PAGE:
The Corner

More Boeing for Your Buck

There seems to be a great deal of harrumphing at Donald Trump’s tweet about Boeing and Air Force One, but I’m struggling to figure out why.

By way of background, this morning Donald Trump tweeted: “Boeing is building a brand new 747 Air Force One for future presidents, but costs are out of control, more than $4 billion. Cancel order!”

People were initially skeptical about Trump’s numbers, but NBC explains the outlays:

According to the latest figures, Trump is likely correct about the $4 billion price tag. Research and development is already at $2.7 billion for first two years, a number that is already budgeted and approved, and the Government Accountability Office warned last year that the cost would be approximately $3.2 billion. By the time the aircraft is delivered, the total cost will likely be over $4 billion, because the government still has to buy the two aircraft once they are built.

“Air Force One is so much more expensive than commercial planes,” NBC continues, “because of the communications package and air defense measures. Boeing was the only choice for the build because it’s an American company and they have the only four-engine aircraft, a necessity due to the weight.”

In other words, it takes a lot of money to build what is effectively a flying White House.

There are, then, only two relevant questions: 1) Does it need to cost that much?, and 2) Does it need to cost that much right now?

Take the second question first. The current Air Force One consists of two 747-200s that have been in use since the George H.W. Bush administration. Given that the estimated lifespan of these planes is about three decades, the current Air Force One is surely in its senescence. And, obviously, maintenance costs will grow as the planes age.

Erick Erickson makes an interesting point, also:

Contrary to popular opinion and movies, in 2001, Air Force One did not have the technical sophistication for President Bush to maintain stable lines of communication after the 9/11 disaster. He could put in a secure call to Putin, but he could not maintain secure lines with the White House or others domestically. All of that technology had to be shoehorned into Air Force One later.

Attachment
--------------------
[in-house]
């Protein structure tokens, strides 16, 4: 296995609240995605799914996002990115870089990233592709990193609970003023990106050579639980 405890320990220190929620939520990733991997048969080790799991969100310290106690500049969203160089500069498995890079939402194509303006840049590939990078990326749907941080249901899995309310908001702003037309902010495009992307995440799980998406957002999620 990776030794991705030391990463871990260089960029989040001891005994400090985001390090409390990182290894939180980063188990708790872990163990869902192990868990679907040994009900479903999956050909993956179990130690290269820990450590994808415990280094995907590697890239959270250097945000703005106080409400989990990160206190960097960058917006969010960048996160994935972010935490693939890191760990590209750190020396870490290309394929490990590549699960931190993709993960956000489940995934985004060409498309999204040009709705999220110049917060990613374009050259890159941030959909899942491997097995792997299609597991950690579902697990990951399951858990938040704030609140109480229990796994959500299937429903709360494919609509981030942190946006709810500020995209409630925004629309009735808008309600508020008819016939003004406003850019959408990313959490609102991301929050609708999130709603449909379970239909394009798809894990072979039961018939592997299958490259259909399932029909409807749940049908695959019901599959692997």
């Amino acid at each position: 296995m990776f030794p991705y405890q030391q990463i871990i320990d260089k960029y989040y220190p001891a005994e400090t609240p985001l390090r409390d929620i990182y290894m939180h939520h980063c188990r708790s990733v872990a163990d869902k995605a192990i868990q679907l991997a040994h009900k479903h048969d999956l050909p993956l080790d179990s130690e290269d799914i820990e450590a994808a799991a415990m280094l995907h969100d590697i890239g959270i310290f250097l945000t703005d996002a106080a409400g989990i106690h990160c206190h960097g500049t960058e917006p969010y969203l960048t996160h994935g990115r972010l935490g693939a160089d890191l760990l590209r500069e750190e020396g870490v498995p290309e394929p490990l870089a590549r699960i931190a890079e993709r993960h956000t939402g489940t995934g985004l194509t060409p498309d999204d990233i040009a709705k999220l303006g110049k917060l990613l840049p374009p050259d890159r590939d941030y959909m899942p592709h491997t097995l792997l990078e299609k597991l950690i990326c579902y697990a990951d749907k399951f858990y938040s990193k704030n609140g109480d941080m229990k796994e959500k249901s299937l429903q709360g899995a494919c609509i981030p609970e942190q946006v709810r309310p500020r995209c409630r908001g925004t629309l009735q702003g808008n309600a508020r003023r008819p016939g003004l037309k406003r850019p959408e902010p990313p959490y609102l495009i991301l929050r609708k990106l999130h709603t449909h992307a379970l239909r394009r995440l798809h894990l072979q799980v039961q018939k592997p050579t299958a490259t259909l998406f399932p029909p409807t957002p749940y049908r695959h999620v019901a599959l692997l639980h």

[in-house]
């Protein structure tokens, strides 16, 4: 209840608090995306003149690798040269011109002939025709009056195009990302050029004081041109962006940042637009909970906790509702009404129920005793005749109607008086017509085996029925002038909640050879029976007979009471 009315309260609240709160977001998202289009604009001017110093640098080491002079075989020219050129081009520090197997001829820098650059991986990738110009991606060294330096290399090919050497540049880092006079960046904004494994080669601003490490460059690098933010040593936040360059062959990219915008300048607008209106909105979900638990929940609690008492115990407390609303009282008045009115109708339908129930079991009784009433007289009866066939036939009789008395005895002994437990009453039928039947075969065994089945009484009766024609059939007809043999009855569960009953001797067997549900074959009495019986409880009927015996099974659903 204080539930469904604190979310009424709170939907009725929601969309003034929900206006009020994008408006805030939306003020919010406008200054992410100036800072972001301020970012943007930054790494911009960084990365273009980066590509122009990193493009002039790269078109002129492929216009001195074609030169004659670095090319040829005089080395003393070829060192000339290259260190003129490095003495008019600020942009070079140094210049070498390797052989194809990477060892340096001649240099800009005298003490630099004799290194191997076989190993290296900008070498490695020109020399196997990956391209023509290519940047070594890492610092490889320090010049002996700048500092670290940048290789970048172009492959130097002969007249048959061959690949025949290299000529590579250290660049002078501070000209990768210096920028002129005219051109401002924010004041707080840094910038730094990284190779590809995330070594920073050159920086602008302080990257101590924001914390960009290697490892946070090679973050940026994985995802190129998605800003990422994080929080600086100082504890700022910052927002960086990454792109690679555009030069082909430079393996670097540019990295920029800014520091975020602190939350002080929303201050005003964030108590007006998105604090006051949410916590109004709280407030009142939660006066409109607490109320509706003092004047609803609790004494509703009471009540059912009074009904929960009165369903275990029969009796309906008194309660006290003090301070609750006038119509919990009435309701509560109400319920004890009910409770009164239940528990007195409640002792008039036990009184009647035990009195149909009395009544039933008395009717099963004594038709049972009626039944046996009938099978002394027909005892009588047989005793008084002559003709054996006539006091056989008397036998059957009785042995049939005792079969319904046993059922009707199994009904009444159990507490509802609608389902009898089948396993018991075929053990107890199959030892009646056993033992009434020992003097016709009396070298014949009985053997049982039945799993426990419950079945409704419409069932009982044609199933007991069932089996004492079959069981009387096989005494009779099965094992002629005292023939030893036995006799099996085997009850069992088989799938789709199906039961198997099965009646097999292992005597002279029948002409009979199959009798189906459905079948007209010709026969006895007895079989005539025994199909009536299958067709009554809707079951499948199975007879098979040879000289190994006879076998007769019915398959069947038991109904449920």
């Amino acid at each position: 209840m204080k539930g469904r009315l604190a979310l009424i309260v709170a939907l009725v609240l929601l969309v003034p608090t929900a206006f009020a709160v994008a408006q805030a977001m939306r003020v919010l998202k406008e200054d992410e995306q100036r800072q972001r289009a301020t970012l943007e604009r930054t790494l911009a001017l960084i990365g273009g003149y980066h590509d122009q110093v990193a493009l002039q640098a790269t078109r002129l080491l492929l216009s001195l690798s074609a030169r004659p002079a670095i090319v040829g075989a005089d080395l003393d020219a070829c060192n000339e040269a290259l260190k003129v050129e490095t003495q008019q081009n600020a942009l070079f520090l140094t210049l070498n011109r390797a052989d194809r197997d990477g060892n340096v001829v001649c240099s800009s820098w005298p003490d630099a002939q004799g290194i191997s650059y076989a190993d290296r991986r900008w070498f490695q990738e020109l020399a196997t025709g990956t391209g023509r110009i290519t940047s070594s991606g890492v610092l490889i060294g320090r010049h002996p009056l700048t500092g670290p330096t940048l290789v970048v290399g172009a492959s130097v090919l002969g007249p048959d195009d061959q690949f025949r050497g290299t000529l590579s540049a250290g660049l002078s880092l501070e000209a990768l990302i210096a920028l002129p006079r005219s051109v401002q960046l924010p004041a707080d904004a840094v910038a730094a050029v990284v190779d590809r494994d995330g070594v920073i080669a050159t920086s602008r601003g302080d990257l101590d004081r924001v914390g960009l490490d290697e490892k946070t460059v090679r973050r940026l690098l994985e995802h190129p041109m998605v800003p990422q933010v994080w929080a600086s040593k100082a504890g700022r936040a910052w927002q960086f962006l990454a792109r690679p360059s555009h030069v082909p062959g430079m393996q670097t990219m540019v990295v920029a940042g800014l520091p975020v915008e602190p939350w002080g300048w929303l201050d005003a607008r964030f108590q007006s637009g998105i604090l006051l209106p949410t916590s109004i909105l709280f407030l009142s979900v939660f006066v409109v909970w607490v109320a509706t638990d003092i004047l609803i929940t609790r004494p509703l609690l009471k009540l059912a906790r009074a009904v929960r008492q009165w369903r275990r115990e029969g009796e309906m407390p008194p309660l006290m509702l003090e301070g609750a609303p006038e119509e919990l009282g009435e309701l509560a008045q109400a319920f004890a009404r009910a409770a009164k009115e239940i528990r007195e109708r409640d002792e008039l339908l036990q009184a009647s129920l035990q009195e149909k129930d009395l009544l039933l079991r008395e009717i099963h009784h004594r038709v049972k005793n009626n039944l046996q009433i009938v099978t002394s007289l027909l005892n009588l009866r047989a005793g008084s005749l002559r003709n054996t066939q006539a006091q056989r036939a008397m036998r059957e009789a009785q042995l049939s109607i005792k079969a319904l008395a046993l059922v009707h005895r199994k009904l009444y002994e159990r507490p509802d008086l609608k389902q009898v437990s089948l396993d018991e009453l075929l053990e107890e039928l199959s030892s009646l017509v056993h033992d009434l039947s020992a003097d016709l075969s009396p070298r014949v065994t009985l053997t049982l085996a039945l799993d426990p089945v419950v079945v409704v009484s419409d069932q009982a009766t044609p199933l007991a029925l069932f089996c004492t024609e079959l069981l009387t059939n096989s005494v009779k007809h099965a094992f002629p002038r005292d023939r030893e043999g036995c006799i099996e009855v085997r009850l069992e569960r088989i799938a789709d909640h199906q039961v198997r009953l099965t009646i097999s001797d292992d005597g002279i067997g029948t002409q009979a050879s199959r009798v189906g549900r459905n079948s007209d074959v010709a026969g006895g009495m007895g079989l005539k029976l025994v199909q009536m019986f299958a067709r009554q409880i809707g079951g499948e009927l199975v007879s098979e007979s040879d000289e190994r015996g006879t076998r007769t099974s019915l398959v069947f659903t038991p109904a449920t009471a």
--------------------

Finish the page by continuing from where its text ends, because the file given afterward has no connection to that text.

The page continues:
New planes built to handle the needs of a president facing a different, faster-paced geopolitical situation, and built with room for future modifications, does not seem like a bad idea.

So, if a new Air Force One is needed, the question is then: How much ought it to cost? Leaning on the Pentagon and on Boeing for the best deal possible seems hardly unreasonable. The Pentagon is not exactly known for its conscientious budget management — hundreds of billions have already been thrown at the F-35 fighter jet, with precisely nothing to show for it — or for its transparency. Just Monday it was revealed that the Defense Department classified a report identifying $125 billion in administrative waste to avoid public scrutiny. Boeing, meanwhile, already benefits handsomely from the largesse of the federal Export-Import Bank. Donald Trump cannot force Congress to alter its appropriations decisions (beyond his powers of veto and persuasion), but the federal government is the customer in this deal. If someone joins the negotiating team who thinks they can squeeze more concessions out of the seller, isn’t that just how markets work?

And, just a reminder: It’s taxpayers who are footing the bill. I’m no fan of Donald Trump’s approach to economic policy so far — inasmuch as it’s summed up by his backroom deal with Carrier — but when he said offhand today, “We want Boeing to make a lot of money, but not that money,” it’s worth remembering that the money Boeing is making, in this particular case, is ours. This isn’t Trump “picking winners and losers.” It’s your realtor saying, “I bet I can get them to knock off 10 percent.” Barack Obama did much the same thing when, in 2009, he questioned the extraordinary cost overruns in the Marine One helicopter project.

In either case, I can’t say I mind.